Intel Might Drop 10nm node for Desktop processors

Discussion in 'Frontpage news' started by Hilbert Hagedoorn, Oct 15, 2019.

  1. Hilbert Hagedoorn

    Hilbert Hagedoorn Don Vito Corleone Staff Member

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    Yesterday evening the news reached the web that Intel could be skipping their troublesome 10nm node altogether, for desktop processors. And that would mean the next-gen Ice Lake processors....

    Intel Might Drop 10nm node for Desktop processors
     
  2. Fox2232

    Fox2232 Ancient Guru

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    If it can't clock to 5GHz+, those chips would not be competitive. They can still be used for mobile domination.
    It may still be suitable for dGPU. Intel knows, for us it is unknown.
     
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  3. Andy Watson

    Andy Watson Member Guru

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    It' a shame Ice Lake does not clock very high, as the increase in IPC is very good. You get good IPC but then not many C's though, one hand giveth and one hand taketh away, amen.

    I assume 7nm has both IPC and clocks. AMD needs to make hay whilst the sun shines.
     
  4. nevcairiel

    nevcairiel Master Guru

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    Intels 14nm is still a competitive process performance-wise, and if they use their $3B to do competitive pricing, then the next year is still interesting, and even more so once Intels 7nm arrives (which should be competitive with TSMC 5nm at that point).
     

  5. Fediuld

    Fediuld Member Guru

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    LOL. Epic, who could have thought. :rolleyes:

    2022 AMD going to be on Zen 5 5nm, and Ice Lake IPC is bit worse than the expected Zen 3, given the IPC gains of the Zen 2 over CFL also. In the mean time we going to have Zen 3 7nm+ and Zen 4 at 6/5nm EUV while Intel still has 14nm Skylake.
     
  6. Fediuld

    Fediuld Member Guru

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    No Intel 14nm isn't competitive any more. You cannot compare an 8core CPU (9900K) with a 12 core (3900X) or 16 core (3950X).
    And that includes the next round in 2020 (Zen 3) and the CPUs after that in 2021 (Zen 4) with DDR5 & PCIe 5.0.
     
  7. nizzen

    nizzen Master Guru

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    I have both 3900x and 9900k, and yes 9900k is stil very competetitive in performance. It can due to very low latency, and beats 3900x in many scenarios. Overclocked even more.

    Owners of Ryzen likes to think performance is all about playing Cinebench 24/7. It's not ;)

    3900x with lower latency than 9900k would be an epic deal.

    Ps: I like both 3900x and 9900k. I use it for different things :)
     
  8. nevcairiel

    nevcairiel Master Guru

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    Thats why you compare an 8 core to an 8 core. And Intel will also sell you a 10/12/14/18 core at greatly reduced prices soon (and don't start with the cost of the X299 platform, X570 is also rather expensive).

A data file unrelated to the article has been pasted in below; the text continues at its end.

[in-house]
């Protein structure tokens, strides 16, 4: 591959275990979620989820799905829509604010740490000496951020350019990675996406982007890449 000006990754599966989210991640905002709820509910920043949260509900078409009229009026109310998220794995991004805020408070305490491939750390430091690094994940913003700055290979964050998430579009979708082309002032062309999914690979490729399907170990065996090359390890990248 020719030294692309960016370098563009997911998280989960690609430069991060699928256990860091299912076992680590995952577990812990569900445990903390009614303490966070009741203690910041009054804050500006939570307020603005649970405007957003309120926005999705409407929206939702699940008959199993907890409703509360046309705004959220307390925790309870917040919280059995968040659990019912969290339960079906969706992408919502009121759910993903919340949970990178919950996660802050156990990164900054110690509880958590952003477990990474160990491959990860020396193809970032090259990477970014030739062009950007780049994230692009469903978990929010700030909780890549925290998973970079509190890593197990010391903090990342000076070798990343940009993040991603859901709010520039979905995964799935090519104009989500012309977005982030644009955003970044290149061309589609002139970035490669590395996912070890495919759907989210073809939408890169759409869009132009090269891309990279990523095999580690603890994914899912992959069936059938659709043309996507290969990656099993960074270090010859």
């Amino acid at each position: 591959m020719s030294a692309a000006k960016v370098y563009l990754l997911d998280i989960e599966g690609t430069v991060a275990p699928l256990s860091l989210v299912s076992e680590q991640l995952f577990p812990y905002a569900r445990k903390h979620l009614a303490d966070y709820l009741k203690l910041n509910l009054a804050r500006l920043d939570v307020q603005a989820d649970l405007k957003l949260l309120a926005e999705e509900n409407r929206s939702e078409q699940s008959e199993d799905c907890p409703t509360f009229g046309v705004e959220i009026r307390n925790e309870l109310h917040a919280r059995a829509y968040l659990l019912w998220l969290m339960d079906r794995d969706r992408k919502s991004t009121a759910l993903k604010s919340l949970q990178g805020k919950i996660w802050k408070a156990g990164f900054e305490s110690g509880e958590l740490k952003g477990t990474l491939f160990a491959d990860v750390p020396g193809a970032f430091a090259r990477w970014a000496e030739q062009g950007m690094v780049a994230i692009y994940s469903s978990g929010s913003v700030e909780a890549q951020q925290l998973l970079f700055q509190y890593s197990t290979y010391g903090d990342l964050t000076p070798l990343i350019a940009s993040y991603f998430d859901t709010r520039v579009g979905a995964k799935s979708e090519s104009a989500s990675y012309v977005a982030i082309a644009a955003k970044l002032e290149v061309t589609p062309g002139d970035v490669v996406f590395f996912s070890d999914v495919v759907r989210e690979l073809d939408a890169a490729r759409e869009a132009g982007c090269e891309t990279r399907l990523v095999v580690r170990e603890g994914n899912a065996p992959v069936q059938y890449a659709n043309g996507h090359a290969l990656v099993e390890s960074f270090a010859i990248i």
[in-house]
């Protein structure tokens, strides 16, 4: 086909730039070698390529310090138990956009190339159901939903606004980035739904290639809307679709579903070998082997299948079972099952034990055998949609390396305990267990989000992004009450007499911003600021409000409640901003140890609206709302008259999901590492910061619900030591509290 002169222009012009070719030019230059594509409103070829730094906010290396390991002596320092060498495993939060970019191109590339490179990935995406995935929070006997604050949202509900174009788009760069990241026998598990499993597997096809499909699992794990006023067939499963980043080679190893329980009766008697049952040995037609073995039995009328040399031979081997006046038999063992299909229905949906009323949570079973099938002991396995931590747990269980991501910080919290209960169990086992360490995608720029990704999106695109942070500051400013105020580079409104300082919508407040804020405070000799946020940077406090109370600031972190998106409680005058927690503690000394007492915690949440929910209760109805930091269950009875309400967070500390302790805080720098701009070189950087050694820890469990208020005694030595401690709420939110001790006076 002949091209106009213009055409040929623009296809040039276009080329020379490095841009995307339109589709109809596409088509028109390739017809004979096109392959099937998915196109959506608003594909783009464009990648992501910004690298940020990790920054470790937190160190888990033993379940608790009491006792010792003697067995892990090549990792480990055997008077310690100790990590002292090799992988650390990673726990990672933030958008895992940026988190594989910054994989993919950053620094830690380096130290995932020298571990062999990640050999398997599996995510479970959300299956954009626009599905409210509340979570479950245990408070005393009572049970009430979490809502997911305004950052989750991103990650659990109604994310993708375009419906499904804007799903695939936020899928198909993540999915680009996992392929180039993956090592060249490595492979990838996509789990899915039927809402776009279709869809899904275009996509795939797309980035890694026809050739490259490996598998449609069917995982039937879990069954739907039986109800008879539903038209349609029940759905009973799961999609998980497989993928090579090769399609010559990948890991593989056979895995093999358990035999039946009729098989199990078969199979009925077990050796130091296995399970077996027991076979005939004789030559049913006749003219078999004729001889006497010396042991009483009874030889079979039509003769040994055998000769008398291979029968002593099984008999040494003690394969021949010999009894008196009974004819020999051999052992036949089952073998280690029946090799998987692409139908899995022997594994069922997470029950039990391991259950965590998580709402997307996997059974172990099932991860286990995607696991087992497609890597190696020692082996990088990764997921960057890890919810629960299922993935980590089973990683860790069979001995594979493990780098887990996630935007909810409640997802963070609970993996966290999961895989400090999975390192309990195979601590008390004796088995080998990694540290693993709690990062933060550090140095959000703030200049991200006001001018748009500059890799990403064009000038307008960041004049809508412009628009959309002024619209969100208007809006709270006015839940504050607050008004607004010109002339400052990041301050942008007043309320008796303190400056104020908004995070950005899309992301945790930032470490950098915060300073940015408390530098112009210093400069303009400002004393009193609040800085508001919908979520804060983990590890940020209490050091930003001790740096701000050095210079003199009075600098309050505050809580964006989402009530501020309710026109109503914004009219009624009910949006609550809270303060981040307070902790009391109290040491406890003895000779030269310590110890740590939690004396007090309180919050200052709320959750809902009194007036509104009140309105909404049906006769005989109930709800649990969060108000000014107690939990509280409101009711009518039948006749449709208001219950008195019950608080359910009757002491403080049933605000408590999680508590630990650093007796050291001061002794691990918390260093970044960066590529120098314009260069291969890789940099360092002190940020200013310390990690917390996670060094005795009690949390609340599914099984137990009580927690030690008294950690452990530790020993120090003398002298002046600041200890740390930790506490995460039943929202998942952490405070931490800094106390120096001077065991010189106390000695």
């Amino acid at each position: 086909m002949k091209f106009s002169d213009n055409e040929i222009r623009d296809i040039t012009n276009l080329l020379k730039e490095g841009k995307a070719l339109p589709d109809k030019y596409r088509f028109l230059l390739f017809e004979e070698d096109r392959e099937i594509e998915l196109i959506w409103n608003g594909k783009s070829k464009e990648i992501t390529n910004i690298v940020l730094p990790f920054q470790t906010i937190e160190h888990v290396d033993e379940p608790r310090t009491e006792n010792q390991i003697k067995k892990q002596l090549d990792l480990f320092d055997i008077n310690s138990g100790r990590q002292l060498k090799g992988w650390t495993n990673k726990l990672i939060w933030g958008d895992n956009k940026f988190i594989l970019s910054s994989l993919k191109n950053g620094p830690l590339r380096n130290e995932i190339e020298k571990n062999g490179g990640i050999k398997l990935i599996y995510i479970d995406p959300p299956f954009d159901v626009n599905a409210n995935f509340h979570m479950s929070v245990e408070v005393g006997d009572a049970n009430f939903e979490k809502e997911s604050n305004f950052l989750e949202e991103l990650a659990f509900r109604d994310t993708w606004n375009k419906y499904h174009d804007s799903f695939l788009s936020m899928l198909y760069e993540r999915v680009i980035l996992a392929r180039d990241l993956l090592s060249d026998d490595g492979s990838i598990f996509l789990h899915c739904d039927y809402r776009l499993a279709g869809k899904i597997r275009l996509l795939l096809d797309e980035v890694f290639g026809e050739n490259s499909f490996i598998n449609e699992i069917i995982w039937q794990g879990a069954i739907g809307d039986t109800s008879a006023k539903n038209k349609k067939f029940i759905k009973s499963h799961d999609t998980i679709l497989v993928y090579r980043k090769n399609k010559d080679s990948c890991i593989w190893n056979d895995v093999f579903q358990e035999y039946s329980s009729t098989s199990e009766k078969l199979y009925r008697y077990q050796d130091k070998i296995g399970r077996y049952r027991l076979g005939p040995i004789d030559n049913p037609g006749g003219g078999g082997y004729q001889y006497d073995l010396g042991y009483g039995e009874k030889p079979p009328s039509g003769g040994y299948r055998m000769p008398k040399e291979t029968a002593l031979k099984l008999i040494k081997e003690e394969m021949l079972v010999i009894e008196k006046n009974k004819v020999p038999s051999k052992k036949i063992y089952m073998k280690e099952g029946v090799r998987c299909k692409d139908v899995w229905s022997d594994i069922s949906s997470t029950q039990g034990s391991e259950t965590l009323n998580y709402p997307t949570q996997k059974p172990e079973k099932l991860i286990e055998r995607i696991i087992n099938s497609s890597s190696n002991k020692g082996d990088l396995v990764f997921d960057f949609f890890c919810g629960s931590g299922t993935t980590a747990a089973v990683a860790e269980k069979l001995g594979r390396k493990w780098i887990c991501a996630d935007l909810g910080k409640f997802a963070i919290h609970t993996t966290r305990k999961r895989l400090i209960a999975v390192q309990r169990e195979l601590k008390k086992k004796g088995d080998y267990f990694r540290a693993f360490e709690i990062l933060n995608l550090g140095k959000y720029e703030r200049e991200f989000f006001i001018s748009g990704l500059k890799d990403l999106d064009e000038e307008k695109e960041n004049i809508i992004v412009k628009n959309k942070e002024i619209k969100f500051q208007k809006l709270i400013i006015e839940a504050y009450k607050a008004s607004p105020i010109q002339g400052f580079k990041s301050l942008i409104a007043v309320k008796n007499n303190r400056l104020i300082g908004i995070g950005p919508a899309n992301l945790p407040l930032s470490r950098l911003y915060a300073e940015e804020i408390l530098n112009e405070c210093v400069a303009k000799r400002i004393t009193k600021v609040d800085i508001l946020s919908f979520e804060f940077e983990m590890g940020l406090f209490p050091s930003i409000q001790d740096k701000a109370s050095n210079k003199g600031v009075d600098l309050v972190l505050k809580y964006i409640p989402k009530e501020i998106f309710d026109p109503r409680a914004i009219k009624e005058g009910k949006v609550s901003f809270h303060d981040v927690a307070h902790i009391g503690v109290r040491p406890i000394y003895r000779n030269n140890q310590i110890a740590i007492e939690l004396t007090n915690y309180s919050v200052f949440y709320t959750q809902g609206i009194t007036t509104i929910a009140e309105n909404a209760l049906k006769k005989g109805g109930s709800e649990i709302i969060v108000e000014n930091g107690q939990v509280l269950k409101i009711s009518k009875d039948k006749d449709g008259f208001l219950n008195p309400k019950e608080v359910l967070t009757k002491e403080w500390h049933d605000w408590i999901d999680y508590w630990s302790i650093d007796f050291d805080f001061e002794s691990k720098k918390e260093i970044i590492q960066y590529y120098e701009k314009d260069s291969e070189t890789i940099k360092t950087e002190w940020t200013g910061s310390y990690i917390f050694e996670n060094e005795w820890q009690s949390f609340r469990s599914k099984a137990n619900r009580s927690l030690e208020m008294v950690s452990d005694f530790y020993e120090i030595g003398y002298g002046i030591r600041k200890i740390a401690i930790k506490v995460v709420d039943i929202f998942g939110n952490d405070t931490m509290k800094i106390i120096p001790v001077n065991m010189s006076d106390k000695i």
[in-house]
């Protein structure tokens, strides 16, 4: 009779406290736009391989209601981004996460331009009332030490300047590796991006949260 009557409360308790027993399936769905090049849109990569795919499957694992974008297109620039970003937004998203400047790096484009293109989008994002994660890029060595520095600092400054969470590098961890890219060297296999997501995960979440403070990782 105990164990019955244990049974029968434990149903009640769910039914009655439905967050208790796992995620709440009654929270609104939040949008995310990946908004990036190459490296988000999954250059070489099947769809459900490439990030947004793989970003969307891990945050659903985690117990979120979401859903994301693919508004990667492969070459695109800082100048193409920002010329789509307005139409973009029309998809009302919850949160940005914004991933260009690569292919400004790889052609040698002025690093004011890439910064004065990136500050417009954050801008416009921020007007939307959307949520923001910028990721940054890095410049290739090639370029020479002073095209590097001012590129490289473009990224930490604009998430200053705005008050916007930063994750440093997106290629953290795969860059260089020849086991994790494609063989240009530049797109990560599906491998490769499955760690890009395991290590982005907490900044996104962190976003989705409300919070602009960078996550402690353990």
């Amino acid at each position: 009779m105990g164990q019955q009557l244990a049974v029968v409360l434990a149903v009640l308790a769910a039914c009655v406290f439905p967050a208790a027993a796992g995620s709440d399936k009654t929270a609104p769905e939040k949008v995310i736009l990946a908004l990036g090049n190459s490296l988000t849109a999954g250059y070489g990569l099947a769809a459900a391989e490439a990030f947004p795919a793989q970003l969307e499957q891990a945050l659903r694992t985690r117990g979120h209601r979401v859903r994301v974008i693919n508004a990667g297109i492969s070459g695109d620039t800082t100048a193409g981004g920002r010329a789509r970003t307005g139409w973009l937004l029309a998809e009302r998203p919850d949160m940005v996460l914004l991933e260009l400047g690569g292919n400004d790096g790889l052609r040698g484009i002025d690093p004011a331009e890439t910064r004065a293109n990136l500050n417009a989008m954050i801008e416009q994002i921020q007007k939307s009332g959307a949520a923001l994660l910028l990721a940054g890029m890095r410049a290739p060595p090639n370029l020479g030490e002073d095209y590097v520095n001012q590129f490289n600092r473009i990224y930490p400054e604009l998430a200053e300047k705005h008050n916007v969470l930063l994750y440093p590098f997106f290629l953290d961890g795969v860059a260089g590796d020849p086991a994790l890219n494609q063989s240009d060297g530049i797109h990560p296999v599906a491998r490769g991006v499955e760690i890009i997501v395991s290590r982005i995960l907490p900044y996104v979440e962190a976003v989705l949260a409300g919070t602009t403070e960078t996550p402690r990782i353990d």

All I care about is performance and price, and with the much cheaper HEDT refresh coming up, that is very much competitive.

    AMD may have caught up with Intel, but if Intel reduces their prices, like they are doing with the HEDT refresh, they are very much still competitive.

    And you don't know what happens next year or even in two years.
     
  9. 386SX

    386SX Master Guru

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    Ryzen owner here who gives a fck about benchmarks. I bought Ryzen because the price was half of an Intel one and Intel made big news with security vuls. at that time.

    I don't care which is faster, I care about price/performance ratio and security. I got a renewal cycle of 5 to 8 years. Beat that. :D
     
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  10. kakiharaFRS

    kakiharaFRS Member Guru

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    7nm doesn't work properly
    Intel is learning with Ryzen troubles and smart to make something that works rather than beta test their technology on consumers, now if only they started sacrificing wafer space and not compacting so much their cores onto a tiny die area (it lowers their manufacturing cost, more dies on one wafer) they would be easier to cool and work better
    in case you didn't know the 9900k and those others chips are super small, dwarves compared to Ryzen Intel should understand that you can't properly cool a pinhead
     
    Last edited: Oct 15, 2019

  11. Jawnys

    Jawnys Member Guru

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    i upgrade my 7700k at 5.05 ghz to a ryzen 3900x, all i can say is even tho i lost a bit of single core performance, not even that much 218 single core on cine15 to 210 with the 3900x my games dont stutter anymore, and i can stream with a one pc setup without performance loss, my system is running great with a 1080ti, there is no bottleneck or almost none, and with the new console coming with ryzen and navi, im looking forward to the high end gpu, it ll probably be the way to go for gaming for the next 5 years
     
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  12. Denial